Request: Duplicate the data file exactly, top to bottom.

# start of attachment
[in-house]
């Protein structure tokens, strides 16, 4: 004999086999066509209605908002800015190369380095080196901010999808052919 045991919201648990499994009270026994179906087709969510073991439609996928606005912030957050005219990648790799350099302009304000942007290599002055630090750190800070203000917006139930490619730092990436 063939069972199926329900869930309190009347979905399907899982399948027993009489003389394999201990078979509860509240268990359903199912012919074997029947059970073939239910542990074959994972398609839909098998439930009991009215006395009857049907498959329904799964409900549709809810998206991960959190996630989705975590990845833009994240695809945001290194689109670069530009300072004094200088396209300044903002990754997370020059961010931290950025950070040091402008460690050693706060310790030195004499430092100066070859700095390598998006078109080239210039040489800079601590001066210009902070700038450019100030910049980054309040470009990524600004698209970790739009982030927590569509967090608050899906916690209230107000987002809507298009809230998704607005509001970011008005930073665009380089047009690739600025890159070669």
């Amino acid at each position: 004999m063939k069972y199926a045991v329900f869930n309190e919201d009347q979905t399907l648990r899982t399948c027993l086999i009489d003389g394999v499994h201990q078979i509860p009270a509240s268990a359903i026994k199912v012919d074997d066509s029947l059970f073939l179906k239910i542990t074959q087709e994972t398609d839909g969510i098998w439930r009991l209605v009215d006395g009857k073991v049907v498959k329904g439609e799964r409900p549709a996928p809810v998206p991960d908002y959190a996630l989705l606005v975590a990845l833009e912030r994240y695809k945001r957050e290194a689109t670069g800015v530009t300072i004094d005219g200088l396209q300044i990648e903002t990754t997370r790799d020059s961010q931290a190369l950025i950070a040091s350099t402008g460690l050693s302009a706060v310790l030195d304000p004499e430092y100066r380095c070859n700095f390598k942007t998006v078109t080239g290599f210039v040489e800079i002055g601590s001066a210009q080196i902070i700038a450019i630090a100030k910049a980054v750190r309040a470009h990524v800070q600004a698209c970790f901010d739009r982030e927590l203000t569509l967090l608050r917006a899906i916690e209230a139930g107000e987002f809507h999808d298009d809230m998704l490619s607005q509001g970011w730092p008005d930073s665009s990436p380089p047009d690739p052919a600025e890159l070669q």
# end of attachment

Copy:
[in-house]
């Protein structure tokens, strides 16, 4: 004999086999066509209605908002800015190369380095080196901010999808052919 045991919201648990499994009270026994179906087709969510073991439609996928606005912030957050005219990648790799350099302009304000942007290599002055630090750190800070203000917006139930490619730092990436 063939069972199926329900869930309190009347979905399907899982399948027993009489003389394999201990078979509860509240268990359903199912012919074997029947059970073939239910542990074959994972398609839909098998439930009991009215006395009857049907498959329904799964409900549709809810998206991960959190996630989705975590990845833009994240695809945001290194689109670069530009300072004094200088396209300044903002990754997370020059961010931290950025950070040091402008460690050693706060310790030195004499430092100066070859700095390598998006078109080239210039040489800079601590001066210009902070700038450019100030910049980054309040470009990524600004698209970790739009982030927590569509967090608050899906916690209230107000987002809507298009809230998704607005509001970011008005930073665009380089047009690739600025890159070669």
């Amino acid at each position: 004999m063939k069972y199926a045991v329900f869930n309190e919201d009347q979905t399907l648990r899982t399948c027993l086999i009489d003389g394999v499994h201990q078979i509860p009270a509240s268990a359903i026994k199912v012919d074997d066509s029947l059970f073939l179906k239910i542990t074959q087709e994972t398609d839909g969510i098998w439930r009991l209605v009215d006395g009857k073991v049907v498959k329904g439609e799964r409900p549709a996928p809810v998206p991960d908002y959190a996630l989705l606005v975590a990845l833009e912030r994240y695809k945001r957050e290194a689109t670069g800015v530009t300072i004094d005219g200088l396209q300044i990648e903002t990754t997370r790799d020059s961010q931290a190369l950025i950070a040091s350099t402008g460690l050693s302009a706060v310790l030195d304000p004499e430092y100066r380095c070859n700095f390598k942007t998006v078109t080239g290599f210039v040489e800079i002055g601590s001066a210009q080196i902070i700038a450019i630090a100030k910049a980054v750190r309040a470009h990524v800070q600004a698209c970790f901010d739009r982030e927590l203000t569509l967090l608050r917006a899906i916690e209230a139930g107000e987002f809507h999808d298009d809230m998704l490619s607005q509001g970011w730092p008005d930073s665009s990436p380089p047009d690739p052919a600025e890159l070669q």